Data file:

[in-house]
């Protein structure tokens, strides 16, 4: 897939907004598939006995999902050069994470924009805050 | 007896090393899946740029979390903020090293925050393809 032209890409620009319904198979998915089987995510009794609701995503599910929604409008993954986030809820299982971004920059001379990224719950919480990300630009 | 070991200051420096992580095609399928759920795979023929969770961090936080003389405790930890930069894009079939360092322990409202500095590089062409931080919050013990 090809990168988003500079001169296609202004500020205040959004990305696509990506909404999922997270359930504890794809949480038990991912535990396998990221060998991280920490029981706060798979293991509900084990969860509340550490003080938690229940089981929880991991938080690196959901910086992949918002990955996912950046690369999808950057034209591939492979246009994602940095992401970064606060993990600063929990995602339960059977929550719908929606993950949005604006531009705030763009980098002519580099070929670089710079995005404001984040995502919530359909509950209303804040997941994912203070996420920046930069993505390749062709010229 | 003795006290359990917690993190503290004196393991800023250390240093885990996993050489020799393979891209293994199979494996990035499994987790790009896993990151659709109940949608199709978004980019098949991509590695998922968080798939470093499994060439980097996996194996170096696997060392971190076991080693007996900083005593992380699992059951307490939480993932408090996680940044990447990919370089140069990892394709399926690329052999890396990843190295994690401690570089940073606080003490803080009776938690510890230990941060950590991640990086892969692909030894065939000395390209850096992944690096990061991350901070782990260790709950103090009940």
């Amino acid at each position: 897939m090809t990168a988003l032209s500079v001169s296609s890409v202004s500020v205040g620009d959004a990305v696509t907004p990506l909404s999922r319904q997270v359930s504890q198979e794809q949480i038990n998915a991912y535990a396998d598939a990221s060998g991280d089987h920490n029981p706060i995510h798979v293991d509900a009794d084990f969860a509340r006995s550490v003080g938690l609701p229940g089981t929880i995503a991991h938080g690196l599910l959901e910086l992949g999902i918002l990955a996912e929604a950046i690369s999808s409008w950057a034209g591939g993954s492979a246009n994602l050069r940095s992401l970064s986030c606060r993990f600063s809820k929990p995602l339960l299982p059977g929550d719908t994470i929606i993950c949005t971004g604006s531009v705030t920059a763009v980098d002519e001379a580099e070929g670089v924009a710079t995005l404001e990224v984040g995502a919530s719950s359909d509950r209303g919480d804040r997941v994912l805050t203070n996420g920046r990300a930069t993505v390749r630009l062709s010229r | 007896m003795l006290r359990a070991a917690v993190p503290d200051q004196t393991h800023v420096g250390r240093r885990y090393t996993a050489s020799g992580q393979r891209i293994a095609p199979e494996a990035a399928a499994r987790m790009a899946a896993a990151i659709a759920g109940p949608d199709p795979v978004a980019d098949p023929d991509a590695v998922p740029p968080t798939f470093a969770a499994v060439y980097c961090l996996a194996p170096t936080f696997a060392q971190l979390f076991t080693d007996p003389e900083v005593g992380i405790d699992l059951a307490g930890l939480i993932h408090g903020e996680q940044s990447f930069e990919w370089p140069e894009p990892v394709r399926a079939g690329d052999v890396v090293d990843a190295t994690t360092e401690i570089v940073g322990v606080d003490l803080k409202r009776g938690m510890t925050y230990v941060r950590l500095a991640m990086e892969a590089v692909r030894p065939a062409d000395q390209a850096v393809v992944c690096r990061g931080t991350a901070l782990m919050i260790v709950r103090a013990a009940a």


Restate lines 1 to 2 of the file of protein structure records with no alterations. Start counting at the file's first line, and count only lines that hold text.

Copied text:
[in-house]
């Protein structure tokens, strides 16, 4: 897939907004598939006995999902050069994470924009805050 | 007896090393899946740029979390903020090293925050393809 032209890409620009319904198979998915089987995510009794609701995503599910929604409008993954986030809820299982971004920059001379990224719950919480990300630009 | 070991200051420096992580095609399928759920795979023929969770961090936080003389405790930890930069894009079939360092322990409202500095590089062409931080919050013990 090809990168988003500079001169296609202004500020205040959004990305696509990506909404999922997270359930504890794809949480038990991912535990396998990221060998991280920490029981706060798979293991509900084990969860509340550490003080938690229940089981929880991991938080690196959901910086992949918002990955996912950046690369999808950057034209591939492979246009994602940095992401970064606060993990600063929990995602339960059977929550719908929606993950949005604006531009705030763009980098002519580099070929670089710079995005404001984040995502919530359909509950209303804040997941994912203070996420920046930069993505390749062709010229 | 003795006290359990917690993190503290004196393991800023250390240093885990996993050489020799393979891209293994199979494996990035499994987790790009896993990151659709109940949608199709978004980019098949991509590695998922968080798939470093499994060439980097996996194996170096696997060392971190076991080693007996900083005593992380699992059951307490939480993932408090996680940044990447990919370089140069990892394709399926690329052999890396990843190295994690401690570089940073606080003490803080009776938690510890230990941060950590991640990086892969692909030894065939000395390209850096992944690096990061991350901070782990260790709950103090009940």